JST is a standard of electrical connection used widely across a spectrum of electrical applications. It's defined as a Japanese Solderless Terminal and is manufactured by a company of the same name. The JST range includes a variety of families of connectors with varying pin to pin distances (known as pitches). The JST system was primarily designed to bridge an electrical connection or carry an electrical signal, and due to this, it is not advised to be using them for any mechanical process where the connector will be under any stresses or forces! We see them attached to batteries, motors, circuit boards and more; anything that is mounted still is fair game for this inexpensive and reliable connection type. The only issue with JST is the confusing naming scheme that often has hobbyists chasing their tails with connectors ending up .05mm too big or small for their needs. We've put together this primer on JST connectors so that you'll understand the conventions associated with these connections.
The JST connector titles are confusing; many online vendors have no idea what the standard is based around and easily mess up the ten different families. Each family has a dozen sub-categories to its name too. We want to clear the air on this naming scheme, the JST part just refers to the solderless connection type, all of the connectors share the same type of connection. The following suffix (-XH, -SH, etc.) refers to the shape/style of the connector; these families share the Pin-to-Pin Pitch but not the shape and size of the housing. To define that size, the number/letter combination past the family specification will refer to the size of the unit. If you are looking for a particular replacement part for your project, it will be pertinent for you to know the full specification you'll need. It's worth noting that each family of connectors has its own current/voltage/wire size ratings. Beware of the imperial/metric conversions too, for example, a common issue is that 2.5mm connectors not being the same as 2.54mm (.1 inch) connectors despite their often misleading titles.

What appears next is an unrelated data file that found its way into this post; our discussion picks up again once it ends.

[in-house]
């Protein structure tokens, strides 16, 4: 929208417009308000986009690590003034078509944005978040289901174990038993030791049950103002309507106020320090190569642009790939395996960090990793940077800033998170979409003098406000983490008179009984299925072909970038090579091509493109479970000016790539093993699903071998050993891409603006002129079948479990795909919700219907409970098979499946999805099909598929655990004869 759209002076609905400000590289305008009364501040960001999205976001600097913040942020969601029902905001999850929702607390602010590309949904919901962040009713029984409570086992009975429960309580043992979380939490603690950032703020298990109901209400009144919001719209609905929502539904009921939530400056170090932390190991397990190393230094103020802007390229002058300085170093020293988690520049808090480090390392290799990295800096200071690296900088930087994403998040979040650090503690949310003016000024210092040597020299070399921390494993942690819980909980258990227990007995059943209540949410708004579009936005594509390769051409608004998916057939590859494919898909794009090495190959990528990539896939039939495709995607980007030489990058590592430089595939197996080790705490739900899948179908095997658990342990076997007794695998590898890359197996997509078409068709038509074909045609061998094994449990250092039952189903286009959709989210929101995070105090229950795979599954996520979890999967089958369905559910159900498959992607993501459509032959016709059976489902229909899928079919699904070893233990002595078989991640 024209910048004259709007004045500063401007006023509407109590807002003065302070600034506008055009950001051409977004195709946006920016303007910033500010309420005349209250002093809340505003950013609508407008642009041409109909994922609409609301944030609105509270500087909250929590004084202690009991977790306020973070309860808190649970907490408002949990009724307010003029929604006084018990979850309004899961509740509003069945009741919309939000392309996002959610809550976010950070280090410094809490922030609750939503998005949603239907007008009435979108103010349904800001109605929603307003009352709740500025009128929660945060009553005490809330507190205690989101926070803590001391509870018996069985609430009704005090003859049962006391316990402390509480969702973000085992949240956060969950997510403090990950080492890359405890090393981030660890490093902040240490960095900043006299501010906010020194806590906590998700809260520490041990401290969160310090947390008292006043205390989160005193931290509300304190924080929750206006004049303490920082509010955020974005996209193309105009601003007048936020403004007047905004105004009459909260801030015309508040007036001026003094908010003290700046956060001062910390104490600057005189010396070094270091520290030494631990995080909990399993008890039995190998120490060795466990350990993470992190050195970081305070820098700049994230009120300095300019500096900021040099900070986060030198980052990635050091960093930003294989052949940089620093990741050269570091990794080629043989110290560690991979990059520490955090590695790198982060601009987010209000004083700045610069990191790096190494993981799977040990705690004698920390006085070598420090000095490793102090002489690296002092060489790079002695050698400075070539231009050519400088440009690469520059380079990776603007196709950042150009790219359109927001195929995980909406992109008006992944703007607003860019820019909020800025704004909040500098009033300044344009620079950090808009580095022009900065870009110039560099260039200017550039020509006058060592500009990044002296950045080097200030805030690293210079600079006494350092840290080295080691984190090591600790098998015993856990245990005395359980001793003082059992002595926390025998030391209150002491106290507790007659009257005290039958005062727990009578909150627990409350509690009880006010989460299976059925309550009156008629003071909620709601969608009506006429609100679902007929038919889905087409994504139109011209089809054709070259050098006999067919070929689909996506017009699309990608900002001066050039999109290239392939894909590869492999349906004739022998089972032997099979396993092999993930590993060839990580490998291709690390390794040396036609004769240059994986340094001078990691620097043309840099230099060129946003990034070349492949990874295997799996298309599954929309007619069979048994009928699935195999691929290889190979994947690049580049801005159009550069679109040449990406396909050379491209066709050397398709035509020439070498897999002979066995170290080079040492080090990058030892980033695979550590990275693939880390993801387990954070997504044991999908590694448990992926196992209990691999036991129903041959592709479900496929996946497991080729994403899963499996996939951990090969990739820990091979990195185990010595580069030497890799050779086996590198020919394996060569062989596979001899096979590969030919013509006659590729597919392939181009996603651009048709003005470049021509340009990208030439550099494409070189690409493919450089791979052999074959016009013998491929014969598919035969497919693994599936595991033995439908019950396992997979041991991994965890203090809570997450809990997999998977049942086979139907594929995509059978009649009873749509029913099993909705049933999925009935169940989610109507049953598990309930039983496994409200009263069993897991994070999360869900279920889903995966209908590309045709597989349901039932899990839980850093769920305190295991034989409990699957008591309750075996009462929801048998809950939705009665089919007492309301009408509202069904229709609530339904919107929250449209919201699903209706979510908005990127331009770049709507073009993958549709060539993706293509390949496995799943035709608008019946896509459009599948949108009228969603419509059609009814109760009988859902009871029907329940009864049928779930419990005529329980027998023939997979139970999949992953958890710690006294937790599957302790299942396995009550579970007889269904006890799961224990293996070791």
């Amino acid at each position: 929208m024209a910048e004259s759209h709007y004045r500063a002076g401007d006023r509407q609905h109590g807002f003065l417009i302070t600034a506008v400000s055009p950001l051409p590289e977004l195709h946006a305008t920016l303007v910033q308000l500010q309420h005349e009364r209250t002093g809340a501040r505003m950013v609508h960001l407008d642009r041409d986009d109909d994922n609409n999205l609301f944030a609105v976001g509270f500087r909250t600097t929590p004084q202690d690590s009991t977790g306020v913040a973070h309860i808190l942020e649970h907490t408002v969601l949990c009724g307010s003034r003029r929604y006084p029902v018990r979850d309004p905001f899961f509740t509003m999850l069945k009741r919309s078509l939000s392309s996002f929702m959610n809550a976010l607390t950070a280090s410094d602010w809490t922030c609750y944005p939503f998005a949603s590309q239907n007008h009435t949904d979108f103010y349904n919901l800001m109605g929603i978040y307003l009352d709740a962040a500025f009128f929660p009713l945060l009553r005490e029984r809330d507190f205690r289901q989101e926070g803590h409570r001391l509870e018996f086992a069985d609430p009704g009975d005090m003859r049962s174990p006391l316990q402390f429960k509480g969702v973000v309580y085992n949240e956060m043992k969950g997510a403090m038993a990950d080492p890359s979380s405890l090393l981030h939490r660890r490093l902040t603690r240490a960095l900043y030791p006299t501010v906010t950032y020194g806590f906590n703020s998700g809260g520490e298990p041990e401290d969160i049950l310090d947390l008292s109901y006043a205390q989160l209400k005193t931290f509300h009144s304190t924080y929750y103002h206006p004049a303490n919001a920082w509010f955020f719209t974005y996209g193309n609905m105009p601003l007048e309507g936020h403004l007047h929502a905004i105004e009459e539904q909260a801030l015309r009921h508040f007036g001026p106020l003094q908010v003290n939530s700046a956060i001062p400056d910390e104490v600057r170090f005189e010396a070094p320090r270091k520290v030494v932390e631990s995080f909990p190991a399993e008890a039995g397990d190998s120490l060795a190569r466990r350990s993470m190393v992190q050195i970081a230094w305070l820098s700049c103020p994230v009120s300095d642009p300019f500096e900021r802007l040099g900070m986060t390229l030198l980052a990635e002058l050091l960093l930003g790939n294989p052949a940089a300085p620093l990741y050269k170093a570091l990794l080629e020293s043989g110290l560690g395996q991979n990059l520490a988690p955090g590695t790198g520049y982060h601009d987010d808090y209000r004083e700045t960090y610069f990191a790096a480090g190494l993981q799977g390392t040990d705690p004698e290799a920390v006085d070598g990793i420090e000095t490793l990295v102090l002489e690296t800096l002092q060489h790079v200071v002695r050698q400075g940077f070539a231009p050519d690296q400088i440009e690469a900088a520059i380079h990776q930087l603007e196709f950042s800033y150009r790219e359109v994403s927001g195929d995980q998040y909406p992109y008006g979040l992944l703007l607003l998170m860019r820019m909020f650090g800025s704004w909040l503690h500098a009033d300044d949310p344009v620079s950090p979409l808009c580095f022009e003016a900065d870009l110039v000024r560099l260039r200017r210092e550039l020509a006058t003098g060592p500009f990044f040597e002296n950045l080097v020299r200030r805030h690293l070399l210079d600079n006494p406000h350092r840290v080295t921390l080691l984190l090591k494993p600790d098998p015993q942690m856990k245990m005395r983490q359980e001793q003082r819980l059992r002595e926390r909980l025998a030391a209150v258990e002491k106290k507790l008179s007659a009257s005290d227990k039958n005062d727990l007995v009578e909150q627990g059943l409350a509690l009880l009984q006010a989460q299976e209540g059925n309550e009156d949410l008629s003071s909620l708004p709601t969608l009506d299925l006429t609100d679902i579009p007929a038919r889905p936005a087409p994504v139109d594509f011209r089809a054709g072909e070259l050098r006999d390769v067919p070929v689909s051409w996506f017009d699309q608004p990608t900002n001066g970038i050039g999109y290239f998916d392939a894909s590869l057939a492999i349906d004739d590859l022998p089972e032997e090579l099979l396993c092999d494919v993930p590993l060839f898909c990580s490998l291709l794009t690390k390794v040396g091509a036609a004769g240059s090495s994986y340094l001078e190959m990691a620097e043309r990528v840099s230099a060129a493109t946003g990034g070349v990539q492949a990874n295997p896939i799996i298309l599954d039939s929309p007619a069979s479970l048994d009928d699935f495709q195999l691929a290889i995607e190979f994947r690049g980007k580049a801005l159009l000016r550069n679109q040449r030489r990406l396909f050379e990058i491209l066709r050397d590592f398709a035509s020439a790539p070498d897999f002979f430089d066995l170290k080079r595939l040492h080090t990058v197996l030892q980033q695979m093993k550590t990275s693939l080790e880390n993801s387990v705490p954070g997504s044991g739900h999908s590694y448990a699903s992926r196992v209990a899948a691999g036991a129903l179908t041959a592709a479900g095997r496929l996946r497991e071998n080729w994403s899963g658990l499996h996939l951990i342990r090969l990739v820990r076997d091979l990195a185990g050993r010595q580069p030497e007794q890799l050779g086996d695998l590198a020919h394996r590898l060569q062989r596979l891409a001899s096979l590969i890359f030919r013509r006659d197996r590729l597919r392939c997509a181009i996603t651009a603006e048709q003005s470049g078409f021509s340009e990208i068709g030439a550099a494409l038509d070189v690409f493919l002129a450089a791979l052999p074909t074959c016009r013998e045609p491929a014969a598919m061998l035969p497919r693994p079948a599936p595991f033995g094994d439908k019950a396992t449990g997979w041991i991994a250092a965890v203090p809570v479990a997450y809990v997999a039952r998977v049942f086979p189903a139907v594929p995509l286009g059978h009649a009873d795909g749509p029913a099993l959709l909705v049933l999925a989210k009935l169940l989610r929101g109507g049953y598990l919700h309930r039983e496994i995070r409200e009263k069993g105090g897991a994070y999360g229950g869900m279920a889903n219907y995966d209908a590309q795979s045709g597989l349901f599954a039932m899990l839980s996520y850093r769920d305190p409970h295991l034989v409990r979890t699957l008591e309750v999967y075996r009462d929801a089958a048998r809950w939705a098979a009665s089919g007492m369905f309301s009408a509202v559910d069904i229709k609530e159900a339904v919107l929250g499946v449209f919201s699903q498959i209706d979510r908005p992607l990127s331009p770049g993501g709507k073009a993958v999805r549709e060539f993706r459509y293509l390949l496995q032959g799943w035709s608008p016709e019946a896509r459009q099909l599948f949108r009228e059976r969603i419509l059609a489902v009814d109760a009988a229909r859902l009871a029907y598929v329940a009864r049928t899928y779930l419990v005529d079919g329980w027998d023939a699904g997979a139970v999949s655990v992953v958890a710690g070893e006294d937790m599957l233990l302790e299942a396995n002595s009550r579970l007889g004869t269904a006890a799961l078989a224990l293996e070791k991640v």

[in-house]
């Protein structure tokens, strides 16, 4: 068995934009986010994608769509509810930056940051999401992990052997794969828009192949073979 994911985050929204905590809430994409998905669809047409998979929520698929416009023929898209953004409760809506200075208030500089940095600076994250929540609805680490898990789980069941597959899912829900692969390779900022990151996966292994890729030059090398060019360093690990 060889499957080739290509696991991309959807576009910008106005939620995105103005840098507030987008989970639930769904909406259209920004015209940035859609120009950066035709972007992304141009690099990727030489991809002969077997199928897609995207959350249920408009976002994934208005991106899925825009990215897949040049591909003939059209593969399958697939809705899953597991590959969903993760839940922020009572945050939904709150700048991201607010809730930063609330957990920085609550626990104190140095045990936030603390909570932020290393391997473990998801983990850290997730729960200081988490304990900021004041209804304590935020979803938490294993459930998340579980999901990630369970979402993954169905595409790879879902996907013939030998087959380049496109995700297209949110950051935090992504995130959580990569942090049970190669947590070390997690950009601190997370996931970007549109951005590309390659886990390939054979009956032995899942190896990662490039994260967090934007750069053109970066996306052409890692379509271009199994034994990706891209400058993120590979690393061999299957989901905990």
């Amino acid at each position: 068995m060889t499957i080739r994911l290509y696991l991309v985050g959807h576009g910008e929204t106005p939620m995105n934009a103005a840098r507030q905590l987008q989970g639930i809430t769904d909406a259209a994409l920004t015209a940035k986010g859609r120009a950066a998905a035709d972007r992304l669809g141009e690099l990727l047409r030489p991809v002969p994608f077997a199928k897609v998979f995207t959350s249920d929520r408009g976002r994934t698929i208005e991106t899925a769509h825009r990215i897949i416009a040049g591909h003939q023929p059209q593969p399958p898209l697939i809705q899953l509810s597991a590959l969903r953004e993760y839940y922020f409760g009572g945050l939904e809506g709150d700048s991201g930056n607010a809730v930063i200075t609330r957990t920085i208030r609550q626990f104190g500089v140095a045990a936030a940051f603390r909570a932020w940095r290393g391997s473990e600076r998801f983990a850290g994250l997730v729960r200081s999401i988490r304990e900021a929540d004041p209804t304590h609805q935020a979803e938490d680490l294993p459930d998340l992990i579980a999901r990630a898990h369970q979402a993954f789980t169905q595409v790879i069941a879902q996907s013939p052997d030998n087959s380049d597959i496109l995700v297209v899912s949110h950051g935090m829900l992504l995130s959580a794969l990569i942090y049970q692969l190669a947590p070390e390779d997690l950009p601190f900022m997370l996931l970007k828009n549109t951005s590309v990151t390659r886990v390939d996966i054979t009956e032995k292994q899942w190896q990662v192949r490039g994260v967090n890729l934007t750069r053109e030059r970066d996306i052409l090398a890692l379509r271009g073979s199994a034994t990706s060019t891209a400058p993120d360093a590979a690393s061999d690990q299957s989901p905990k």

There are a few guidelines that are suggested by the manufacturers when working with JST connectors; these are put in place to ensure you aren't breaking your connector or using it in an incorrect way:
- When connecting between components and board, you'll want to have a little extra cabling available so that you aren't putting additional forces onto your connector or crimp; constant pulling on the crimped wires can cause loose connections.
- JST also recommend that you only have a movement freedom of 15 degrees on each of the axes from the connector directly out along the cables, again this helps to ensure your connection will operate as expected
- You should stick to using tin-plated, annealed copper stranded wire for crimping connections between JST connectors.
- Refer to the connectors datasheet for information on the crimping tool you'll need to use for the particular family.
For more information regarding the standards by which you should use JST connectors, check out their official PDF guides:
Now you know what the connectors are, how they are specified and how to handle them we will take a look at crimping tools that we recommend you use with your JST connectors. Crimping is the act of terminating the cable, and there are specific tools available that help a lot when it comes to terminating your JST families.
The Engineer PA-09/PA-21 Crimping Tools.
As there is such a wide variety of JST connectors available, it's a good idea to invest in a universal, multi-purpose tool that allows you to terminate any of the JST standard wires. Adafruit has provided some fantastic crimp tools that they like, and we can see why! The Engineer line of crimp tools includes both the PA-09 and PA-21 crimp tool and alongside this extremely useful comparison table, you'll easily be able to see which tool/die you need to use to correctly crimp your connectors! The manufacturers of this device have also provided a video tutorial that covers off on the important aspects of crimping connectors. There are some other crimp tools available too, so don't feel obligated in grabbing the Engineer brand.